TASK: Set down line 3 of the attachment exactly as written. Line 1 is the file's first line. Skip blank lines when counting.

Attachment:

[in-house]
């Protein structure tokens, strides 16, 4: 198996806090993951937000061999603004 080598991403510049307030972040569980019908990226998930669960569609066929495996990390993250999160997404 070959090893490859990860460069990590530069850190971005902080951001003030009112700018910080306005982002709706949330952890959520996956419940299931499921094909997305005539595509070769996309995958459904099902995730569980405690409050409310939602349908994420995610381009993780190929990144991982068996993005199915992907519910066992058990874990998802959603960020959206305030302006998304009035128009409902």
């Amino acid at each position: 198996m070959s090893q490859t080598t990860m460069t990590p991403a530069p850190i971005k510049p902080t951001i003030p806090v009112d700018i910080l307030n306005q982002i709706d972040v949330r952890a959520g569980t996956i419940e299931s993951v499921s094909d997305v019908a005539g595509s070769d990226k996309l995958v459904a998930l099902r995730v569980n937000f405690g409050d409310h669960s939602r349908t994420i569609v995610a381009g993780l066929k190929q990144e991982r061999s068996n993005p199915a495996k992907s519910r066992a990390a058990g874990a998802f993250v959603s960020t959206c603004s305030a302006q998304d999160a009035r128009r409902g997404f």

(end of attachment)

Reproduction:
């Amino acid at each position: 198996m070959s090893q490859t080598t990860m460069t990590p991403a530069p850190i971005k510049p902080t951001i003030p806090v009112d700018i910080l307030n306005q982002i709706d972040v949330r952890a959520g569980t996956i419940e299931s993951v499921s094909d997305v019908a005539g595509s070769d990226k996309l995958v459904a998930l099902r995730v569980n937000f405690g409050d409310h669960s939602r349908t994420i569609v995610a381009g993780l066929k190929q990144e991982r061999s068996n993005p199915a495996k992907s519910r066992a990390a058990g874990a998802f993250v959603s960020t959206c603004s305030a302006q998304d999160a009035r128009r409902g997404f």